When presented with the opportunity to experience full-time research for the first time, expectations run wild. My excitement leads to visions of me in a lab coat conducting successful experiments every day and makes it difficult for me to ground my expectations in reality. Clearly no Nobel Prizes will be won this summer; I will not suddenly become the perfect scientist, and it’s unlikely that I’ll be running many experiments by myself. This summer is about learning, about growing, and about experiences that will mold my undergraduate career.
One of my more realistic expectations is to learn. After my first week in lab I truly believe that if I entered sleepwalking I would still manage to learn something. Learning in lab is different from learning in lecture in ways that you must experience. I didn’t learn where the mouse amygdala is by looking at a lecture slide; I saw the mouse amygdala! There’s nothing more exciting for me than getting to experience science by doing science and witnessing other talented people do science. My primary expectation this summer is that I will learn about neuroanatomy, the neuroscience of psychiatric disorders, and learn ways to properly use animal models to study models of human psychiatric disorders.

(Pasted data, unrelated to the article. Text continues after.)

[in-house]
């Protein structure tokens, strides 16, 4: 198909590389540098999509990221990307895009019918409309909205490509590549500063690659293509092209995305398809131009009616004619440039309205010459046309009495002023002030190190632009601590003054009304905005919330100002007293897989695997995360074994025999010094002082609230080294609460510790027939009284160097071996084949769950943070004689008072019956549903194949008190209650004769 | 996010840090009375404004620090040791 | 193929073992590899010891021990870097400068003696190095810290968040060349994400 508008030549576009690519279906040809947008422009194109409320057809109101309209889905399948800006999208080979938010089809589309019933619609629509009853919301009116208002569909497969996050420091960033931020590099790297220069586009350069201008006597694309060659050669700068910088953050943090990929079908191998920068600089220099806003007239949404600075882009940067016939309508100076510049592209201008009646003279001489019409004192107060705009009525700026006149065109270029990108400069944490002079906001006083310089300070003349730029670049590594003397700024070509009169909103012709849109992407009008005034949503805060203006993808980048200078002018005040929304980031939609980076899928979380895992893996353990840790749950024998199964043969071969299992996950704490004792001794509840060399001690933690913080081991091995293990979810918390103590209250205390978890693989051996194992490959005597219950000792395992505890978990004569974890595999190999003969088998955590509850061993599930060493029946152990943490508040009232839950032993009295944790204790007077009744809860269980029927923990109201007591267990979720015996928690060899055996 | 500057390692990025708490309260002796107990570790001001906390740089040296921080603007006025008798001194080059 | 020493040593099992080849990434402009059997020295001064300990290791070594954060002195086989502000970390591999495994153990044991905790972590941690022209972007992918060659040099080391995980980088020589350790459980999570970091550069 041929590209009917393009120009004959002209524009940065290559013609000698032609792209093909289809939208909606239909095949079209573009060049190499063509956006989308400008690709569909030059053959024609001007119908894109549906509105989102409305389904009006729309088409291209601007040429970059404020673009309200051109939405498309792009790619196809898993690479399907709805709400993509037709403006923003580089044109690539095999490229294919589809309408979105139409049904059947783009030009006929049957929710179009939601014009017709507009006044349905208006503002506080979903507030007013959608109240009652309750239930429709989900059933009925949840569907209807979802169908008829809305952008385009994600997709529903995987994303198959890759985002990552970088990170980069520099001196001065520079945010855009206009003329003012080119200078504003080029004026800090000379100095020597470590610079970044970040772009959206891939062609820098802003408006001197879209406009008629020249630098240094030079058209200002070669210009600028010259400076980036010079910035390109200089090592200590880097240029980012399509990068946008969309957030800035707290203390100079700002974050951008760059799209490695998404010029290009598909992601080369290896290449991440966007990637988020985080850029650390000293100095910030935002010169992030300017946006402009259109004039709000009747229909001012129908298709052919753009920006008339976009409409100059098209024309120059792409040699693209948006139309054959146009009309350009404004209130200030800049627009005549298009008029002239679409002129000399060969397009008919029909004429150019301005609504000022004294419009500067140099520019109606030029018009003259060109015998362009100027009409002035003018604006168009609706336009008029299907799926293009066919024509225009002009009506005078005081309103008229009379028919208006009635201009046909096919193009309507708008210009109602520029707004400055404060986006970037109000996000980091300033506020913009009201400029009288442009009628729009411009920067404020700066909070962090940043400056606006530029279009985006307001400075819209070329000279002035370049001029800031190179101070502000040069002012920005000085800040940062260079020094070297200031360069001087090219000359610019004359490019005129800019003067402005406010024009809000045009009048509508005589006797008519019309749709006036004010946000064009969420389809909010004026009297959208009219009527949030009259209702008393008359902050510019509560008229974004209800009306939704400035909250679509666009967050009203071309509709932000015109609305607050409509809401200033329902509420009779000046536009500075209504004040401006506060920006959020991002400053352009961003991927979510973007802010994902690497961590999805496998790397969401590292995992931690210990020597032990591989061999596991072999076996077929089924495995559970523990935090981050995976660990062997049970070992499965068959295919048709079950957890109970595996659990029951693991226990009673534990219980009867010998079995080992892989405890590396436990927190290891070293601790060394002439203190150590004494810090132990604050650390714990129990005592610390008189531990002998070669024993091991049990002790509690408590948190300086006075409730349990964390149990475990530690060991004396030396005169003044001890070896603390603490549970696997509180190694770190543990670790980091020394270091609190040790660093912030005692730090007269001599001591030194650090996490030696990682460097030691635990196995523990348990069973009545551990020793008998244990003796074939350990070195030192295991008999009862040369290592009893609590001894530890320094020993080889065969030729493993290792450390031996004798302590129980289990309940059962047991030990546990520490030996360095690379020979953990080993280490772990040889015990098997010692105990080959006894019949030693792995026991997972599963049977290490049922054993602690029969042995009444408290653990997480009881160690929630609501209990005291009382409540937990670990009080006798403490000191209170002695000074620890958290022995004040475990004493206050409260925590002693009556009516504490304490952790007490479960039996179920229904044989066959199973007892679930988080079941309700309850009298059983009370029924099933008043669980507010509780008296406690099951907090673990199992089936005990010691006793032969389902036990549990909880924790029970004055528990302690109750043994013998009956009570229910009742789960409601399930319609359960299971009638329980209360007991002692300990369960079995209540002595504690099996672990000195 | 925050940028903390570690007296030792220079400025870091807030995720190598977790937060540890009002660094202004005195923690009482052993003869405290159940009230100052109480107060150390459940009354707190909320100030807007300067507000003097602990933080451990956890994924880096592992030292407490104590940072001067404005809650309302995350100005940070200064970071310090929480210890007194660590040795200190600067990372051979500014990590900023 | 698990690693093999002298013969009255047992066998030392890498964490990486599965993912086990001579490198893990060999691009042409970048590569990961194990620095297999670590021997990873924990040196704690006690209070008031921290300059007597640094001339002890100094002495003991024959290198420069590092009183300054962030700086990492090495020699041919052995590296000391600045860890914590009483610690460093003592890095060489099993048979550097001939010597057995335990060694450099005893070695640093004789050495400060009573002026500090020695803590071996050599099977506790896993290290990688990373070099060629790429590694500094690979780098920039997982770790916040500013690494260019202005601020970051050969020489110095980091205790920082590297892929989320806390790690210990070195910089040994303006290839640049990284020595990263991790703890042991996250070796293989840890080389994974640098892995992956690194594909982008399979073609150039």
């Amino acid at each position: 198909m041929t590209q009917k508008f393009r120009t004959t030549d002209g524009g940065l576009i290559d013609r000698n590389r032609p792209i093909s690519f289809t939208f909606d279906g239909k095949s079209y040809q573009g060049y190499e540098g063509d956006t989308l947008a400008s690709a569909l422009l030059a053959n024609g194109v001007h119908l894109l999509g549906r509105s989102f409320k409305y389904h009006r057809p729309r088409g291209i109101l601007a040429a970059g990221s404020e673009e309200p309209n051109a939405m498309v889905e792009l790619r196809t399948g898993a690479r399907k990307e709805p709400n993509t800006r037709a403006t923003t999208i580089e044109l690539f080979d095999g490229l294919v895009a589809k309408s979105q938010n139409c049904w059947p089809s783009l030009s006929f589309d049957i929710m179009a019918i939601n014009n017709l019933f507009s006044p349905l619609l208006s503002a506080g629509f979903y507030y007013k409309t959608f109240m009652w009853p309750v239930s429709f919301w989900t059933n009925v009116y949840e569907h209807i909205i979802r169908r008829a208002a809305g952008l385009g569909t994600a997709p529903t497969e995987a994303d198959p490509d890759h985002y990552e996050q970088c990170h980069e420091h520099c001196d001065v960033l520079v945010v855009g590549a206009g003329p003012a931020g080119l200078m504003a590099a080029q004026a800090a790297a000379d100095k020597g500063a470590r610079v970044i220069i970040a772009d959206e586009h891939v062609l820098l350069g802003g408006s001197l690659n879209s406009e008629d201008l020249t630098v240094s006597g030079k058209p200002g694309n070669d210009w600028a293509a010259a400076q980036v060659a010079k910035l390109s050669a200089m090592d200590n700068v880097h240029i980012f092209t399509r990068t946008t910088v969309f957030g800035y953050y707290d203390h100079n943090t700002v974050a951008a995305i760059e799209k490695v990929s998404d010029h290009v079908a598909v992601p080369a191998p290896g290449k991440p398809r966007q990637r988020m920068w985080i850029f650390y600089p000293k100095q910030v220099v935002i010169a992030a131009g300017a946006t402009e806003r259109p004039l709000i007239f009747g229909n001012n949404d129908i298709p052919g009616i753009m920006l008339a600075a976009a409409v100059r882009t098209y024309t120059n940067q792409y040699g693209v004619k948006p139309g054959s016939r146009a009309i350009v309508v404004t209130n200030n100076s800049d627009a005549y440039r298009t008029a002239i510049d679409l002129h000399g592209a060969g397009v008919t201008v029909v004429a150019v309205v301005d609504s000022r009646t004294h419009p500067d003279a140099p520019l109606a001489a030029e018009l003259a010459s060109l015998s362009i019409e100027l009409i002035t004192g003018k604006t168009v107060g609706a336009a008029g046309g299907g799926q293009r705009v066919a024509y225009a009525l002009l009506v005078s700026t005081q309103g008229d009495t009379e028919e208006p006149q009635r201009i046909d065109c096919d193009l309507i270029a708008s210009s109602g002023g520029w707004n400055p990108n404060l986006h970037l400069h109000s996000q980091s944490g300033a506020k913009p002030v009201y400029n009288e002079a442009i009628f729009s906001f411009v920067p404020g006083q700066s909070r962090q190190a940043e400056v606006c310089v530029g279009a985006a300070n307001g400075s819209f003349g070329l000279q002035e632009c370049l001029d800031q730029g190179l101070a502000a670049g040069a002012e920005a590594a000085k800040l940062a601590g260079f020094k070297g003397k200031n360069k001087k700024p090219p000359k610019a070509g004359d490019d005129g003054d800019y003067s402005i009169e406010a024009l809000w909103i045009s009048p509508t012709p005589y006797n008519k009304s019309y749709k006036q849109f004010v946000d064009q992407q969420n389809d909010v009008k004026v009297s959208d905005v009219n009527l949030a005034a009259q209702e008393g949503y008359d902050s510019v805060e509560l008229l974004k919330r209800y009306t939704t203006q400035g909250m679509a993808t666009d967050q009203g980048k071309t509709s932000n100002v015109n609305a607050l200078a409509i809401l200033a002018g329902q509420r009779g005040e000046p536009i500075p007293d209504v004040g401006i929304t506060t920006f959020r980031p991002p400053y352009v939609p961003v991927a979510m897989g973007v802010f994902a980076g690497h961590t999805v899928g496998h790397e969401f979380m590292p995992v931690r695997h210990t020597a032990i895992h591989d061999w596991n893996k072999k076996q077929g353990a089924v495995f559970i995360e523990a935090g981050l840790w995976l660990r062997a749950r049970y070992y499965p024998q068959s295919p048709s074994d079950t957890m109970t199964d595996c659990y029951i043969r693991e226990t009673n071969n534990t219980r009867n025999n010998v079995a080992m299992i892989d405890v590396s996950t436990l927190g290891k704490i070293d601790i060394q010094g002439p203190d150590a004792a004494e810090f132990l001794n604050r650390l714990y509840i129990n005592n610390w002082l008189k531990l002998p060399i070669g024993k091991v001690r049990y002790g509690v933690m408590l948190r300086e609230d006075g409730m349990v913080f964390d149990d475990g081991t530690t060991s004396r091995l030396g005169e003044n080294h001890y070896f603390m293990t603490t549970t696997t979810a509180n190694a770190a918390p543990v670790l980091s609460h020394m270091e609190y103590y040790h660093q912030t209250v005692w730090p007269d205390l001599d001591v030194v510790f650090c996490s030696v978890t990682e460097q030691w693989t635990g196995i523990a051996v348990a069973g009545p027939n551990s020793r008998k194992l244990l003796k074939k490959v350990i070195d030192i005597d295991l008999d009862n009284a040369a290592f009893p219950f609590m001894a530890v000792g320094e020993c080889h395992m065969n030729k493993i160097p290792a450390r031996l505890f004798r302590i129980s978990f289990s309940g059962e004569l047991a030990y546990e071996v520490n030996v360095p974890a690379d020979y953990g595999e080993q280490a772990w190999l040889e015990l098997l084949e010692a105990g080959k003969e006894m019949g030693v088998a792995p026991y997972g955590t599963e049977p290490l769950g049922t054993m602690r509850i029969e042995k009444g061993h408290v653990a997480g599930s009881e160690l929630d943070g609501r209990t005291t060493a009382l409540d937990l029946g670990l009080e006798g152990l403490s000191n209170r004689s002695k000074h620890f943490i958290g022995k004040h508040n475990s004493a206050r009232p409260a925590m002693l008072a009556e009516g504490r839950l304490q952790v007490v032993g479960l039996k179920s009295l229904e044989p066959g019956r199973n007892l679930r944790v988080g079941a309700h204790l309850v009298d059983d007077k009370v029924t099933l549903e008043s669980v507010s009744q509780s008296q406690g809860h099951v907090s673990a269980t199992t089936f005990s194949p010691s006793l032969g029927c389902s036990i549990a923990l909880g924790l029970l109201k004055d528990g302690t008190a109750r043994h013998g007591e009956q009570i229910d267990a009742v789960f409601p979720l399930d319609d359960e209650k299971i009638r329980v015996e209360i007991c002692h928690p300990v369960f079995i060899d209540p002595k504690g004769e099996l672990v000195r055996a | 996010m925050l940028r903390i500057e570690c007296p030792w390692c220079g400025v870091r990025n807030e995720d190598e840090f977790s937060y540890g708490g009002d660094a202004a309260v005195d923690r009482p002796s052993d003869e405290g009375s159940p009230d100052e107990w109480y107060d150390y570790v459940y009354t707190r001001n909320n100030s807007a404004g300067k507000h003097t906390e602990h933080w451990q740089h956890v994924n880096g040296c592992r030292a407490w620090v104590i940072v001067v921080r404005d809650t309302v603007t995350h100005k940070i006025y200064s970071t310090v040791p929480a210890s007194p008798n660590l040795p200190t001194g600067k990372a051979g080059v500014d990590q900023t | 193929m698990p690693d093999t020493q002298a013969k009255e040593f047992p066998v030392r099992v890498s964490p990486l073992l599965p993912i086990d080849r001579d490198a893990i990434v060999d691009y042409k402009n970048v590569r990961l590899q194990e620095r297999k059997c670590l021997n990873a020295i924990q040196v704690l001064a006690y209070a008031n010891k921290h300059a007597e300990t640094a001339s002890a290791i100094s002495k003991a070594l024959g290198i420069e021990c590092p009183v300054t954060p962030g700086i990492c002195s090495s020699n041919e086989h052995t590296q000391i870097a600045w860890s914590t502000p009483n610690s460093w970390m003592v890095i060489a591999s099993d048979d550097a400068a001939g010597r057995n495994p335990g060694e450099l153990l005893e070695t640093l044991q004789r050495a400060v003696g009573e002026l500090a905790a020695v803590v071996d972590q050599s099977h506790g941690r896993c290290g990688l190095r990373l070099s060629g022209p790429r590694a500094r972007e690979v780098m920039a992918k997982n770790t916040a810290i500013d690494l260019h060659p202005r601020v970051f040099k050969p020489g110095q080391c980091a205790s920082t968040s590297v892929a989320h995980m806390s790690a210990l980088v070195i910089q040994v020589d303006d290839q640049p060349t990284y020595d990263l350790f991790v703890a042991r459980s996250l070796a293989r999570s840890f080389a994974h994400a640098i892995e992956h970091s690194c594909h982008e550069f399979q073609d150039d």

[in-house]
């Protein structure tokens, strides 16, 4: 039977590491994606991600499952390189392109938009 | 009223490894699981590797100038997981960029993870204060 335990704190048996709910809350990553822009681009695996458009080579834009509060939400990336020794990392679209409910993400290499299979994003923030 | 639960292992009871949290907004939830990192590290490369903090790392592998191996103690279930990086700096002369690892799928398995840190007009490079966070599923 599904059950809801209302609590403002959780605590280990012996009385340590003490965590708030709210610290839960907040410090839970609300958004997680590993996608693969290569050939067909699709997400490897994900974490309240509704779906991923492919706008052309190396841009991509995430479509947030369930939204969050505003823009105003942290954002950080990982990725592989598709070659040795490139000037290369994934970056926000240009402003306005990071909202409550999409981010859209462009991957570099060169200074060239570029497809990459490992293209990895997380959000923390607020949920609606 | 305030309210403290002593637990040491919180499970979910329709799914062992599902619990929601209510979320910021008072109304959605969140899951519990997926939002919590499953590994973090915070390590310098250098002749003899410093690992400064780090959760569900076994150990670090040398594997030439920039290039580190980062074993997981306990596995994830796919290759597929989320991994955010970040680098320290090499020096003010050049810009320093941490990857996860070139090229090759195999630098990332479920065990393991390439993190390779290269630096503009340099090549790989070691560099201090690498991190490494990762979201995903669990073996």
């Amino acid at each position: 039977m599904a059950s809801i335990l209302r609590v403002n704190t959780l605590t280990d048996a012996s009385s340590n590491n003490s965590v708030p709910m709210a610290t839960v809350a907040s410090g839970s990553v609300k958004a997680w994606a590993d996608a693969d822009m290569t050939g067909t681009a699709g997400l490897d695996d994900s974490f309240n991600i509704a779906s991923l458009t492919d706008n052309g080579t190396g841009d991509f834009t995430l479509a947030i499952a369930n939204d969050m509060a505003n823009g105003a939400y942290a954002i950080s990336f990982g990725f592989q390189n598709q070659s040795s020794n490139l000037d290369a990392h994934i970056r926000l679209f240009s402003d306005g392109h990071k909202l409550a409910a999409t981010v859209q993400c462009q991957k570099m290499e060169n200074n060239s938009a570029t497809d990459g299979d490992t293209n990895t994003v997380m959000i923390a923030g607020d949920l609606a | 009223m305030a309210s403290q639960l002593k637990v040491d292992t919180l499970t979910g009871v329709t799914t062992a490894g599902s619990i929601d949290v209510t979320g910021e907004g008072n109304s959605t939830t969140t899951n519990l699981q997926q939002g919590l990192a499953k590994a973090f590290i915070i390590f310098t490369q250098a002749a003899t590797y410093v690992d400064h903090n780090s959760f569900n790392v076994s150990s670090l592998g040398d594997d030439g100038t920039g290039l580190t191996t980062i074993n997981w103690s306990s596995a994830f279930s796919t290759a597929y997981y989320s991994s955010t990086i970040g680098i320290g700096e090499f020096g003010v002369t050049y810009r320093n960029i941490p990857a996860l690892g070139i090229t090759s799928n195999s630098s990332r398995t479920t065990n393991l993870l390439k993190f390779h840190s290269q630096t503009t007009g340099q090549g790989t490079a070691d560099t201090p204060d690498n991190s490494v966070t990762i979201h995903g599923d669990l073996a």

My scariest expectation is my expectation that I will grow (not literally) and change due to my participation in this summer program. For the first time, I get to try on my scientist hat and participate in real scientific questions and discoveries. I get to think of myself as a growing, learning researcher and discover all that that entails. I expect to grow in my knowledge of what it means to be a scientist. Do I like working in a lab? Do I like working with animal models? Do I fit in with my lab’s culture? Do I even genuinely like neuroscience or do I find more interest in a project conducted by one of my peers in this program? I hope to have answers to these questions by the end of the summer, and because of answering these questions I hope to grow.